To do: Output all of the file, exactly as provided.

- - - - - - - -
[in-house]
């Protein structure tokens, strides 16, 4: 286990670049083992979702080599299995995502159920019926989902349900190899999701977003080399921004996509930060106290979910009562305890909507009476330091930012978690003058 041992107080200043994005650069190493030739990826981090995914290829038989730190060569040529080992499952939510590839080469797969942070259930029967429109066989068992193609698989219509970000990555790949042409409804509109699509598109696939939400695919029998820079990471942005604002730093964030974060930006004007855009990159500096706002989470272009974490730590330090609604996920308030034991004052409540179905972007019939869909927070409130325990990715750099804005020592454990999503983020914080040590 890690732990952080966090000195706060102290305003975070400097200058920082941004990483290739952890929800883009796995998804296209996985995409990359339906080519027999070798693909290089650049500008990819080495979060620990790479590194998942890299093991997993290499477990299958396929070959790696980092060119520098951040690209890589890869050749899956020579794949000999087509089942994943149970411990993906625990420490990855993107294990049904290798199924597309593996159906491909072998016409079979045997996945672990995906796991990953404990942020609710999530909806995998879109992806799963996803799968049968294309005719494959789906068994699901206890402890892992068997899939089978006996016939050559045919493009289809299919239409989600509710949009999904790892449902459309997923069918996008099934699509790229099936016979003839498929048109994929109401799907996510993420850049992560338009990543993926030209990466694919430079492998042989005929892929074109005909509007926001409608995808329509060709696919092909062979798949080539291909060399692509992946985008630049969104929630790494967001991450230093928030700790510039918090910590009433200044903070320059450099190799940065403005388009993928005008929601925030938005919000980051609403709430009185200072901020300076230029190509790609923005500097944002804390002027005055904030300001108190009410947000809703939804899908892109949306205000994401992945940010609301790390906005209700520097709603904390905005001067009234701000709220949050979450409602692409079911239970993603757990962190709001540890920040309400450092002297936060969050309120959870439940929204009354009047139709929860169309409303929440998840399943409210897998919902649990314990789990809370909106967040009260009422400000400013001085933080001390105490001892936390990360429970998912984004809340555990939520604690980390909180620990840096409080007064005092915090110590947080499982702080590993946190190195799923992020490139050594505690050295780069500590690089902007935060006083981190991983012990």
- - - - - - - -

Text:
[in-house]
């Protein structure tokens, strides 16, 4: 286990670049083992979702080599299995995502159920019926989902349900190899999701977003080399921004996509930060106290979910009562305890909507009476330091930012978690003058 041992107080200043994005650069190493030739990826981090995914290829038989730190060569040529080992499952939510590839080469797969942070259930029967429109066989068992193609698989219509970000990555790949042409409804509109699509598109696939939400695919029998820079990471942005604002730093964030974060930006004007855009990159500096706002989470272009974490730590330090609604996920308030034991004052409540179905972007019939869909927070409130325990990715750099804005020592454990999503983020914080040590 890690732990952080966090000195706060102290305003975070400097200058920082941004990483290739952890929800883009796995998804296209996985995409990359339906080519027999070798693909290089650049500008990819080495979060620990790479590194998942890299093991997993290499477990299958396929070959790696980092060119520098951040690209890589890869050749899956020579794949000999087509089942994943149970411990993906625990420490990855993107294990049904290798199924597309593996159906491909072998016409079979045997996945672990995906796991990953404990942020609710999530909806995998879109992806799963996803799968049968294309005719494959789906068994699901206890402890892992068997899939089978006996016939050559045919493009289809299919239409989600509710949009999904790892449902459309997923069918996008099934699509790229099936016979003839498929048109994929109401799907996510993420850049992560338009990543993926030209990466694919430079492998042989005929892929074109005909509007926001409608995808329509060709696919092909062979798949080539291909060399692509992946985008630049969104929630790494967001991450230093928030700790510039918090910590009433200044903070320059450099190799940065403005388009993928005008929601925030938005919000980051609403709430009185200072901020300076230029190509790609923005500097944002804390002027005055904030300001108190009410947000809703939804899908892109949306205000994401992945940010609301790390906005209700520097709603904390905005001067009234701000709220949050979450409602692409079911239970993603757990962190709001540890920040309400450092002297936060969050309120959870439940929204009354009047139709929860169309409303929440998840399943409210897998919902649990314990789990809370909106967040009260009422400000400013001085933080001390105490001892936390990360429970998912984004809340555990939520604690980390909180620990840096409080007064005092915090110590947080499982702080590993946190190195799923992020490139050594505690050295780069500590690089902007935060006083981190991983012990």